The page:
“It is awful that our mental health agencies are failing us, but real leadership requires digging in and fixing problems,” she stated, “not pointing fingers elsewhere and undermining the judicial system’s integrity.”…

August 26th, 2019

Mt. Ascutney Hospital adopts program to benefit families

By Margarita Tartakovsky, MS

Like the rest of the U.S., Vermont has been hit hard by the opioid crisis. Windsor County has seen a steady increase in heroin- and fentanyl-related deaths, according to Jill Lord, RN, MS, director of community health at Mt. Ascutney Hospital and Health Center in Windsor.

Our families are grappling with the impact of both the opioid crisis and the significant trauma [this is causing],” Lord said.

Programs to address these challenges are underway.

Windsor County is one of several locations of a new project-based on the Developmental Understanding & Legal Collaboration for Everyone (DULCE) model, which serves all families with newborns up to six months old.

May 28th, 2019

Vermont’s medication assisted treatment program shows encouraging results

By Catherine Robertson Souter

For the first time since 1918 during WWI when a flu pandemic swept the nation, life expectancy in the U.S. has dropped for each of the last three years.

Suicide and drug overdose are edging the country downward.

According to the Centers for Disease Control, there were 72,000 drug overdoses in 2017, up from 63,000 in 2016.

New England has seen its fair share of the crisis, with New Hampshire among the worst in the county with a rate of 34 deaths per 100,000 in 2017, more than double the national average of 14.6.…

March 9th, 2019

Vermont’s new mental health commissioner Sarah Squirrell ready to face challenges

By Margarita Tartakovsky, MS

Like many states, Vermont is in dire need of mental health reform. Sarah Squirrell, Vermont’s newest mental health commissioner, said there are no easy answers to the complex challenges.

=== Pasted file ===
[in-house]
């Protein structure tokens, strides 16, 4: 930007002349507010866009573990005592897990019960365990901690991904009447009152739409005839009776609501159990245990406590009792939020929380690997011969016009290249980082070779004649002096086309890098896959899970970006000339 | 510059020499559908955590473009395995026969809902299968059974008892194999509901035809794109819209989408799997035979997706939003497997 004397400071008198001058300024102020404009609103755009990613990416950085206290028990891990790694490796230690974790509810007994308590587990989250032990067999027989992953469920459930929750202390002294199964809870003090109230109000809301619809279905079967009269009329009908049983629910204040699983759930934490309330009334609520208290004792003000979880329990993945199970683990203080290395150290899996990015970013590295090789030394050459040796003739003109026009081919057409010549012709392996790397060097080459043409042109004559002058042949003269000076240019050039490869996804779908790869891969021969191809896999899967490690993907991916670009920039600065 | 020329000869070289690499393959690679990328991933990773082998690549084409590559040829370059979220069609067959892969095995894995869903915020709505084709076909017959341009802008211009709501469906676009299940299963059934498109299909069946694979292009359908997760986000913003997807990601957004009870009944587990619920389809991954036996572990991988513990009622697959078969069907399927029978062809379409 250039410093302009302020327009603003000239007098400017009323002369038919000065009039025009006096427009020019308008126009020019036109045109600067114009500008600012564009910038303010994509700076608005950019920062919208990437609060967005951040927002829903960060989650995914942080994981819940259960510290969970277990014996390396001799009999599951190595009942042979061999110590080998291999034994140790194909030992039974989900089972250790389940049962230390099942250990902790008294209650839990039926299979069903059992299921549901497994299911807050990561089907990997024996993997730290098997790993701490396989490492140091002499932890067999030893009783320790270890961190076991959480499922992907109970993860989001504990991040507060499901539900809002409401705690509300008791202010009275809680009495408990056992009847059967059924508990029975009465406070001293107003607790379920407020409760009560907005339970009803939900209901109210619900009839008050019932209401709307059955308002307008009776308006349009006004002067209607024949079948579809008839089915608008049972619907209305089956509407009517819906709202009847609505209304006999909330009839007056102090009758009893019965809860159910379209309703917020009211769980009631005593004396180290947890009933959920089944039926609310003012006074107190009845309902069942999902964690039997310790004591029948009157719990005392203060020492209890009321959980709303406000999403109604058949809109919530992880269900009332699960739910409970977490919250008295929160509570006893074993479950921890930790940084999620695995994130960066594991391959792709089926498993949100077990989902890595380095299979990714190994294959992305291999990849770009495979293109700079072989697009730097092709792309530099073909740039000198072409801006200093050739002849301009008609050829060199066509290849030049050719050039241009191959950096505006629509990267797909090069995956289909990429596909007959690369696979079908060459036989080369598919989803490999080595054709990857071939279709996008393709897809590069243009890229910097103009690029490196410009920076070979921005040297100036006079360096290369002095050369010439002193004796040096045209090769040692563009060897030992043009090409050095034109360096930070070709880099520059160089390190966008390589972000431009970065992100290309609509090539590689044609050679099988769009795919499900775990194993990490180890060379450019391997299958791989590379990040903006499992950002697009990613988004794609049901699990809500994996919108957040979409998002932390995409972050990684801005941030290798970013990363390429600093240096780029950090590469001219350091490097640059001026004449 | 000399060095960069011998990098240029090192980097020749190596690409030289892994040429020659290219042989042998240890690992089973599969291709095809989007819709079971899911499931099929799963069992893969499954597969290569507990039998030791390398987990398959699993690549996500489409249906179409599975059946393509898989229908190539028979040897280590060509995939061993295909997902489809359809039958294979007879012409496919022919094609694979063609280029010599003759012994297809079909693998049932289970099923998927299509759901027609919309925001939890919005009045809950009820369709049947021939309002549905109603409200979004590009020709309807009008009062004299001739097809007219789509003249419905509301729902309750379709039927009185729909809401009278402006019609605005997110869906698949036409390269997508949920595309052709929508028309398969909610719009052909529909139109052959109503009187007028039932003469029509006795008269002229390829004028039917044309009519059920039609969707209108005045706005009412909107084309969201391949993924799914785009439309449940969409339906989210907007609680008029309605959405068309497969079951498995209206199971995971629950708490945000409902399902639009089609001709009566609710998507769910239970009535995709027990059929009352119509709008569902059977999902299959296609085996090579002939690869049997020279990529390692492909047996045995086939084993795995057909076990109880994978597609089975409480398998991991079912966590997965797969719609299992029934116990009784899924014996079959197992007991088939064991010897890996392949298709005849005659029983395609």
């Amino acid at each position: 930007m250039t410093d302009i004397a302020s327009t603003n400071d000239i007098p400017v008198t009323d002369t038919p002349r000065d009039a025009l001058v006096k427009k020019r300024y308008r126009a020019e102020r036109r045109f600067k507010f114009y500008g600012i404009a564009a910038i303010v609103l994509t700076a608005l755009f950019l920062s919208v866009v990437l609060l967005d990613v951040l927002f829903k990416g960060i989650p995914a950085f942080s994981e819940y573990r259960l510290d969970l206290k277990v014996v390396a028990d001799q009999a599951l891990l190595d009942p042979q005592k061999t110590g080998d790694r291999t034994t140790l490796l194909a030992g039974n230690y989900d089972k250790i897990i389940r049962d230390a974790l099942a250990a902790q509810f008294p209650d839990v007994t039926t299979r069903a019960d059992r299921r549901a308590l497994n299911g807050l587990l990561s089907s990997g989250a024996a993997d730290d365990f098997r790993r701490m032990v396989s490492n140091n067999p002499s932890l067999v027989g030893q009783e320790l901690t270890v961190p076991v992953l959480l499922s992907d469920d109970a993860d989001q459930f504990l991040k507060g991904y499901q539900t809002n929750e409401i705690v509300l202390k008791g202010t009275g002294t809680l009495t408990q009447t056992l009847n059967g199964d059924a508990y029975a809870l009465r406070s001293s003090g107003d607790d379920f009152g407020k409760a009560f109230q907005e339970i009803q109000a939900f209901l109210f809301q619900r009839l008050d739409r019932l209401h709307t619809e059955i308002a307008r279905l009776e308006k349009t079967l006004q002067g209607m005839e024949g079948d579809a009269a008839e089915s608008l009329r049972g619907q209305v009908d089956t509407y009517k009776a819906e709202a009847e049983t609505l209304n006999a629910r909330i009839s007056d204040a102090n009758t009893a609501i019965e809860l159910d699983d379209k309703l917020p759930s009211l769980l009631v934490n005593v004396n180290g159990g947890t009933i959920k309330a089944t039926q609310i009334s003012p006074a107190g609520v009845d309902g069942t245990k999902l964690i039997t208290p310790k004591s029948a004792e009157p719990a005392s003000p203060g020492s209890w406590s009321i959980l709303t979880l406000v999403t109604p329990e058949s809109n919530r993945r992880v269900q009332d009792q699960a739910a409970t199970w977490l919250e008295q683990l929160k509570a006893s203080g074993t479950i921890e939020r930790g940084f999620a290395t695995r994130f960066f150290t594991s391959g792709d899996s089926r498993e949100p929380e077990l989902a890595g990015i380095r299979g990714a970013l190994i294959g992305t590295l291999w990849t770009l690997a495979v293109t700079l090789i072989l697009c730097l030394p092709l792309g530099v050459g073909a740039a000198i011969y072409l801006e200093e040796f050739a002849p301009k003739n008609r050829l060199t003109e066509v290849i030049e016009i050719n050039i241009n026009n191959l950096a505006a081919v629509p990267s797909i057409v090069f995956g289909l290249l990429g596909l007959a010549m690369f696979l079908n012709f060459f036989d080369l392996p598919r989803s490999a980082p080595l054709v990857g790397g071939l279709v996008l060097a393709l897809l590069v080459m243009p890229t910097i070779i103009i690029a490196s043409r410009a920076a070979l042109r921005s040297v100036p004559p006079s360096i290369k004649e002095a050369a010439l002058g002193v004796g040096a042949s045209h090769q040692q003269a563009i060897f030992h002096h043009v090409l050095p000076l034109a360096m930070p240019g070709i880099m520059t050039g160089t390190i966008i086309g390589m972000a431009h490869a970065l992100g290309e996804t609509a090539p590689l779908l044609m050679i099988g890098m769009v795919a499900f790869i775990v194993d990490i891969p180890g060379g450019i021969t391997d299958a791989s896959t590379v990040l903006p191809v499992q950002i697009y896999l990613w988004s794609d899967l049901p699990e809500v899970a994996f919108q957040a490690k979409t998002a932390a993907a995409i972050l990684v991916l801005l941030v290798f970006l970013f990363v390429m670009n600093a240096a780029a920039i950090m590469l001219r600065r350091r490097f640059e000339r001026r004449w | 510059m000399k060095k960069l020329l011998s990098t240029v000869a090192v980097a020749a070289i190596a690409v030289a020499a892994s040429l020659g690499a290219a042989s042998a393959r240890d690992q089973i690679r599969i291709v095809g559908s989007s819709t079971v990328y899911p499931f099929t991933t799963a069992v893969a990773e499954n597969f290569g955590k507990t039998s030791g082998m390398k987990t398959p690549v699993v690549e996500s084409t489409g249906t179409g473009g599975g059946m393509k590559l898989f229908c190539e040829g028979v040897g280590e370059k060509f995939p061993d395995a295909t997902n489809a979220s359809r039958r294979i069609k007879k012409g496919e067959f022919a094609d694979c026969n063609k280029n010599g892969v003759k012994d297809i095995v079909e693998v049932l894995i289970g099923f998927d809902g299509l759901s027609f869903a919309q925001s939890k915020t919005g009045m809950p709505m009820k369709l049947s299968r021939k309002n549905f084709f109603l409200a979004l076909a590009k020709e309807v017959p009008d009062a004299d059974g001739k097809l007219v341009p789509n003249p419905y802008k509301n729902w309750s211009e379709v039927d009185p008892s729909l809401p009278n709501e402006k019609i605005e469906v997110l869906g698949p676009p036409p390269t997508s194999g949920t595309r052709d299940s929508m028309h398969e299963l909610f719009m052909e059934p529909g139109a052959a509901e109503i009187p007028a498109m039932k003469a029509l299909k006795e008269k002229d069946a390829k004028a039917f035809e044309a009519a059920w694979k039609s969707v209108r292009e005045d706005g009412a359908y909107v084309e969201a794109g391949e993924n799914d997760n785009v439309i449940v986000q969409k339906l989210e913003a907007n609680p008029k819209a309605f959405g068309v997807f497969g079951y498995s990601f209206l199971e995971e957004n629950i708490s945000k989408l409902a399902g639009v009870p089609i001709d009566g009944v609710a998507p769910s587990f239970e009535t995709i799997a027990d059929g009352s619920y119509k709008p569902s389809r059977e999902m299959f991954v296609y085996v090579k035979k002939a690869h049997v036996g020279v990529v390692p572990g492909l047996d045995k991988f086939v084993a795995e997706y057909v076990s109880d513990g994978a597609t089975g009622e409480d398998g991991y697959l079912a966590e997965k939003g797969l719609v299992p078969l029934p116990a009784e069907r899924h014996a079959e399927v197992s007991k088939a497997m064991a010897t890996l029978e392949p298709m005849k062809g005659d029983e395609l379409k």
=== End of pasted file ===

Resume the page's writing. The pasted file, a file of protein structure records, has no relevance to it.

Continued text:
However, Squirrell welcomes the opportunity to address these issues, which, she said, require collaboration, innovation, and commitment.

“Our communities and service delivery systems must commit to work together to advance solutions to improve the care of individuals with mental health needs, and to always keep the needs of those we serve and their families at the center of our work,” Squirrell said.…

June 12th, 2018

VT braces for loss of psychiatric bed Medicaid funding

By Janine Weisman

VT braces for loss of psychiatric bed Medicaid fundingA special waiver exempts Vermont from a decades-old restriction prohibiting states from using Medicaid funds to cover services for non-elderly adults with mental health conditions in hospital settings with more than 16 beds.

But Vermont’s waiver is set to expire starting in 2021 and phase out completely in 2025. That would leave the state on the hook for the $23 million in federal dollars being used to provide treatment for patients ages 21 to 64 at the Vermont Psychiatric Care Hospital (VPCH) in Berlin and Brattleboro Retreat, said Department of Mental Health (DMH) Commissioner Melissa Bailey.…

June 11th, 2018

Revenue to focus on increasing inpatient capacity

By Pamela Berard

inpatient hospital bed mental health vermontThe Green Mountain Care Board (GMCB) gave the go-ahead for the University of Vermont (UVM) Health Network to move forward on a project that would use the Network’s extra revenue from 2017 to increase inpatient mental health capacity in Vermont.

The GMCB, established by the Vermont Legislature in 2011, is charged with reducing the rate of health care cost growth in Vermont while ensuring the state maintains a high-quality, accessible health care system.

Vermont’s hospital budgets are regulated by the GMCB. When health care facilities exceed allowable budgeted net patient revenues, they are subject to review and possible regulatory action, which could include the care board ordering a reduction in rates that hospitals charge for their services.…